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Unions deplore EU ‘austerity pact’ as ministers go slow on finance tax

As the sovereign debt crisis spreads to more and more Member States, the attempt by the Council of Ministers to guide their economies in a euro-pact has been criticised for its lack of a social dimension or any concern with growth. At the same time the hope of initiating a financial transactions tax (FTT), approved of by trade unions, has receded. We examine why EU leaders seem to be heading in the wrong direction.
 IT IS PERHAPS A GOOD RULE OF THUMB THAT long-term plans should not be made under short-term pressures. But that it is exactly what EU leaders appear to have done recently.  Meeting at an informal summit where the financial market pressure on bailed-out Greece and Ireland was top of the agenda they waved through a proposal by France and Germany for a ‘pact for the euro’. In the interests of competitiveness the pact aims to hold down wages, particularly in the public sector, decentralise pay bargaining, eliminate the indexing of salaries to inflation and reduce social benefits and pensions while raising the retirement age. When added to the previous proposals on economic governance and the annual growth survey, as well as attempts to interfere in the economies of Greece and Ireland (see our previous issue) it seems that the union view that together they ‘constitute a grave threat to the economic future of Europe and to the living standards of working people’ is hard to contradict.  Chief of many trade union criticisms is the absence of any stimulus for economic growth. Instead of boosting productivity through investment the European Trade Union Confederation fears a ‘race to the bottom’ which ‘will force member states to enter into a competitive downward spiral of undercutting each others' wages and working conditions. This risks pushing the economy further towards deflation and depression’ according to ETUC general secretary John Monks. The pact is silent on the growing inequality in European societies and the increase in precarious jobs. To address these the ETUC wants to see a programme of investment amounting to 1% of GDP to tackle unemployment,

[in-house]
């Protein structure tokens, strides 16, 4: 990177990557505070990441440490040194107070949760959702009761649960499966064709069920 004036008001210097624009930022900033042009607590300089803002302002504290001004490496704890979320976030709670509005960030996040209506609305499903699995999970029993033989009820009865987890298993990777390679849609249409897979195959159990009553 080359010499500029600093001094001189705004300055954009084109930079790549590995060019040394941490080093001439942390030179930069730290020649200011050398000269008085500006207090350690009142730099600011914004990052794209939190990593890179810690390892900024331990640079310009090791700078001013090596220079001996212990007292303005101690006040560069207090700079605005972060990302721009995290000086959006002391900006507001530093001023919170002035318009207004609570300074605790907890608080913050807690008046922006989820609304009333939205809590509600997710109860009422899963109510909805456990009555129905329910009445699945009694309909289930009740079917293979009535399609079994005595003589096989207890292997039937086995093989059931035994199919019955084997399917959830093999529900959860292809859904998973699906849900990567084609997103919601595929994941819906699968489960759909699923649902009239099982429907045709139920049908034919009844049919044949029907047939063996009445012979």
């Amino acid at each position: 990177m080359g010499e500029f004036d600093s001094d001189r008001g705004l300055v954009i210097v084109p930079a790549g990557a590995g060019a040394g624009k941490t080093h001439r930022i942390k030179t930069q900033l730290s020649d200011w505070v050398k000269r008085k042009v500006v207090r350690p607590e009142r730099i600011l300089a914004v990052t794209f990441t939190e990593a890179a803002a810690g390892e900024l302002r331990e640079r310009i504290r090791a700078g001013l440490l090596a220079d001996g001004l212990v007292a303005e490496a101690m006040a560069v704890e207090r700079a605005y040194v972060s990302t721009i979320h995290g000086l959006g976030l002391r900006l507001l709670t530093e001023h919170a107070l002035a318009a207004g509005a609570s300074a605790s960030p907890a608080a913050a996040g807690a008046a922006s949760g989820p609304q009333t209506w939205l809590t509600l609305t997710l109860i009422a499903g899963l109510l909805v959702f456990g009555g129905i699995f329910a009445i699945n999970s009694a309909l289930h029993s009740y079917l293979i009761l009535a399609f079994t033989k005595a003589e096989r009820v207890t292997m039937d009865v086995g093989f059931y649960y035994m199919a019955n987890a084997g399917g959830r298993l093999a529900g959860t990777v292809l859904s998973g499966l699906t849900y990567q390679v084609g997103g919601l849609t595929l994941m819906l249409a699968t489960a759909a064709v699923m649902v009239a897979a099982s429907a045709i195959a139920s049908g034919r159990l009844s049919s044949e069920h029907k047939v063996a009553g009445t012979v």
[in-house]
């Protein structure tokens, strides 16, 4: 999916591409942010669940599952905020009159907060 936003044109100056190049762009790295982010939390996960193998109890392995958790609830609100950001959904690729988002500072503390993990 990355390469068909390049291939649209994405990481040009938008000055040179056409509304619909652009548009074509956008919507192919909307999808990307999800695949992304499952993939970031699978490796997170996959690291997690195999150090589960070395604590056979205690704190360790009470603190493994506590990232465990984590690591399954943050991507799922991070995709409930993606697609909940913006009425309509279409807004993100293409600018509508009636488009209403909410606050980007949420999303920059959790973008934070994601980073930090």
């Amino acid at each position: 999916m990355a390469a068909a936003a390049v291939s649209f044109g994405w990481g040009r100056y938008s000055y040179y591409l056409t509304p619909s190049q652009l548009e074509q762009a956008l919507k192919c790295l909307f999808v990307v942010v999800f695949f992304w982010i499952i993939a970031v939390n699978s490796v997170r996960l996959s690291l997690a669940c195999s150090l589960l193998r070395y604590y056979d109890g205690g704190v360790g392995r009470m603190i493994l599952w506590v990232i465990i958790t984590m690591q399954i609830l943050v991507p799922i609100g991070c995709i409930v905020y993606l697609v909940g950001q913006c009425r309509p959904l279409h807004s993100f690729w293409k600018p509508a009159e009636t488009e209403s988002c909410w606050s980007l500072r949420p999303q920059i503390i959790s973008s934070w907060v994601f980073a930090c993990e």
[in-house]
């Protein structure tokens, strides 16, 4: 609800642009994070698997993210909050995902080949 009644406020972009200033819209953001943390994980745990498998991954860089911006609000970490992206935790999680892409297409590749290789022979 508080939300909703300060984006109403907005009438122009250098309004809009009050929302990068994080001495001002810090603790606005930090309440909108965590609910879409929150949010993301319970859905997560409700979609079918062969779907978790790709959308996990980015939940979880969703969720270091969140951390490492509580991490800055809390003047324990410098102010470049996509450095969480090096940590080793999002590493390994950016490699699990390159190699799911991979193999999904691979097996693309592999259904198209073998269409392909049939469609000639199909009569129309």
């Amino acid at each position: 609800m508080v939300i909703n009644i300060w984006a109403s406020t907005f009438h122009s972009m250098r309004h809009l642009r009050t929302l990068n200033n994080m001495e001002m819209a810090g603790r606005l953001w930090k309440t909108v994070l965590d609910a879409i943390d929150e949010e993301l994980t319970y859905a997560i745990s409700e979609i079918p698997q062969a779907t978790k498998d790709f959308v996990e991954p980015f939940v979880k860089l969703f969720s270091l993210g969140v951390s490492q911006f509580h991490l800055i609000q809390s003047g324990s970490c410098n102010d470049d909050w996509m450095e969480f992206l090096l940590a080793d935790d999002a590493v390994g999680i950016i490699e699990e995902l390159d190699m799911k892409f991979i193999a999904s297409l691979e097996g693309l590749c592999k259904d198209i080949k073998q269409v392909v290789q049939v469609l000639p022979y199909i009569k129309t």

Even if no agreement could be reached on a worldwide tax, the parliament recommended that the EU takes the ‘first step’. Yet only a few weeks later the Council of Ministers retreated from this pledge by promising only to ‘take note’ of a European Commission assessment of a global FTT;at the same meeting rubber-stamping the competitiveness pact. As the deputy general secretary of the European Federation of Public Service Unions, Jan Willem Goudriaan put it: ‘Europe’s government leaders keep on protecting the culture of speculation, greed and high bonuses. The Euro-Pact is asking for more concessions from nurses, teachers, fire-fighters, tax inspectors, social benefits officers etc ... There is no balance. This is not the Europe we want!’.
So what sort of Europe do we want? As well as the immediate programme demanded by the ETUC, the German trade union federation, DGB, has had a think about long-term reform. They want to preserve the euro by introducing Eurobonds so that all government debt would be shared and markets could not exact higher interest rates for more indebted countries.  Rating agencies would no longer set credit ratings, instead this would be done by the European Central Bank. As well as an FTT and bank levy all financial products would have to be passed as being socially useful. Wealth and inheritance taxes should reduce the amount that individuals have for financial speculation while free collective bargaining increases the spending power of workers. It seems that Europe has reached a crossroads, without a change of course DGB predicts the unleashing of ‘major economic, political and social turmoil’.

Union leaders Monks and Goudriaan (left) with Greek MEP Podimata

upgrade infrastructure and stimulate growth as well as enhanced minimum wages and extended collective bargaining to boost spending power.
The other measures advocated to correct the tilt away from wages and towards profits and dividends are the regulation and taxing of financial markets. It seemed that some progress was being made on this topic when the European Parliament voted overwhelmingly in March in favour of a report by Socialist MEP Anni Podimata calling for a Financial Transactions Tax (FTT), often known as a Robin Hood tax in the UK. At a very low rate of about 0.05% it is estimated that this could bring in €200 billion throughout the EU.



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